Does your doc treat mainstream guidelines like gospel?
I just don't get it.
Mainstream docs claim to rely on science -- and yet they'll thumb their noses at any natural therapy, even when it's backed by gold-standard research.
Now, the latest research exposes how what they say and what they do are actually do very different things.
It turns out the most common treatments they offer -- the decisions they make every single day -- aren't backed by solid scientific evidence AT ALL!
Researchers carefully examined 721 topics from the medical reference used by mainstream family docs. That's what they rely on every single day to make decisions about everything from common conditions such as arthritis and pregnancy to life-or-death situations such as heart disease.
To many mainstream docs, this may as well be their Bible.
But this one's a false religion -- because the analysis finds that FOUR out of every FIVE treatment guidelines have no sound science backing them up.
In many cases, the researchers found only weak to moderate evidence -- AT BEST.
And barely half -- just 51 percent -- had guidelines based on outcomes reported by patients, despite the fact that those are the outcomes that matter most.
A patient will tell you when he's feeling better or worse. A patient will tell you when he's had side effects and what they were.
But 49 percent of the studies used in those guidelines skipped those measures completely and relied solely on numbers from a lab that measure things like cholesterol and blood sugar.
Basing any medical recommendation on something that hasn't worked on a patient is like cooking recipes that no one's ever actually tasted!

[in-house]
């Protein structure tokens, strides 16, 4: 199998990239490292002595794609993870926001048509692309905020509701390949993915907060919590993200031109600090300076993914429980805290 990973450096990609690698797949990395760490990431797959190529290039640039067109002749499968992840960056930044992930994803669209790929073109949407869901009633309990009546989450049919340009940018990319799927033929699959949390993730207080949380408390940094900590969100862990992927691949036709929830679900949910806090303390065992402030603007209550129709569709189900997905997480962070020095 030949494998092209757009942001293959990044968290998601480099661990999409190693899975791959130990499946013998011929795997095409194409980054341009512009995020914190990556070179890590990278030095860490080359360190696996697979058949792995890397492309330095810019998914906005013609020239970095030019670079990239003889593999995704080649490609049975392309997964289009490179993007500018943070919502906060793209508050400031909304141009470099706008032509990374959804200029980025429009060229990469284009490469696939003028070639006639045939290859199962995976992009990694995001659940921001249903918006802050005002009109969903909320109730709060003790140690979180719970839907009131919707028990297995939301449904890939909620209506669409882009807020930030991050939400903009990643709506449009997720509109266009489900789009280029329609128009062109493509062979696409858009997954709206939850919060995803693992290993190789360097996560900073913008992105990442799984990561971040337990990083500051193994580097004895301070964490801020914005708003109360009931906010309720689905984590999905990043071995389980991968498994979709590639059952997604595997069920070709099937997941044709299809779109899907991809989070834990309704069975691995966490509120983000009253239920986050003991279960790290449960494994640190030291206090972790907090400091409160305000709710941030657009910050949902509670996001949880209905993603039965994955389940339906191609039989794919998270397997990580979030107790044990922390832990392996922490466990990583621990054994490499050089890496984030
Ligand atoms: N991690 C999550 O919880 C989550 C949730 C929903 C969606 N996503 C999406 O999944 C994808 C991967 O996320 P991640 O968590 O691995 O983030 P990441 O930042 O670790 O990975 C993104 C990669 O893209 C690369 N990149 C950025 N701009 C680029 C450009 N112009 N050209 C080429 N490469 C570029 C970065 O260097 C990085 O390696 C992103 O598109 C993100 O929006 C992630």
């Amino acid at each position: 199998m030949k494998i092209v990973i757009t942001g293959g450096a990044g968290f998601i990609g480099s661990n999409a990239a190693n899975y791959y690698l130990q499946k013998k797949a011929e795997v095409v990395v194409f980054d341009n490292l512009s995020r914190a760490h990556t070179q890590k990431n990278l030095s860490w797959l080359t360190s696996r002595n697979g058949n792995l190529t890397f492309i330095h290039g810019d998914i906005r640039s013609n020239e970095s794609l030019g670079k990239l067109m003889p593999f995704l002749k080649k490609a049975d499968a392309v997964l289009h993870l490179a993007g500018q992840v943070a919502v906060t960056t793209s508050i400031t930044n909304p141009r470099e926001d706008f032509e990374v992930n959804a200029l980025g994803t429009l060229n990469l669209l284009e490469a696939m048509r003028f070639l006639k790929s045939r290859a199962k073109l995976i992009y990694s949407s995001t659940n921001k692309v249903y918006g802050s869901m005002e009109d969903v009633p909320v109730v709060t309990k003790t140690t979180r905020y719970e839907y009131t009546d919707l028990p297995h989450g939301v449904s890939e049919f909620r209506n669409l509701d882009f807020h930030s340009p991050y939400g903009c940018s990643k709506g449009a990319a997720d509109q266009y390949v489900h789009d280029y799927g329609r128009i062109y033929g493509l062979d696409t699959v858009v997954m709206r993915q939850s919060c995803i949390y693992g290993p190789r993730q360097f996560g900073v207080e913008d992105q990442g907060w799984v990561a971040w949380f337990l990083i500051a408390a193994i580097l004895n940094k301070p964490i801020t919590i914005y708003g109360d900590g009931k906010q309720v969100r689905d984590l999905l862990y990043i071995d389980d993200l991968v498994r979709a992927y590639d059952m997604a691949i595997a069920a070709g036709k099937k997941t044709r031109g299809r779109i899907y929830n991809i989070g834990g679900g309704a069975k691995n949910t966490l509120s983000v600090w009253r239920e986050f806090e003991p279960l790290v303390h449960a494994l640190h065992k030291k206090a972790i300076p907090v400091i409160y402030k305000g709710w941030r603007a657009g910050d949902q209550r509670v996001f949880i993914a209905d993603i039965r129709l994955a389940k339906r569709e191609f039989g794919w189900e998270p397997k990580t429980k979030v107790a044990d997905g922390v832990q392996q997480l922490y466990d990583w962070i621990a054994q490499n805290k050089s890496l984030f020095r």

Sure, it should work, IN THEORY. But it doesn't always work out that way.
Call it one more reason to never... never... take anything for granted, even in your own doctor's office.
Ask questions. Be a bit of a pest. If your doc has any confidence in himself and his decisions, he won't mind at all.
He'll welcome it -- because GOOD doctors want their patients to be engaged in their health.
So, ask why he wants you to follow a certain treatment... what the evidence shows... and whether you might face risks and side effects (and which ones, while you're at it).
And most importantly of all, always ask about your other options -- including nondrug treatments and natural therapies.
If he's not willing to talk about them or dismisses them all out of hand... if he's the type to turn up his nose at natural medicine... it may be time to get a second opinion from a skilled holistic medical doctor who relies on science and not the flimsy false evidence that makes up more than 80 percent of mainstream medical decisions.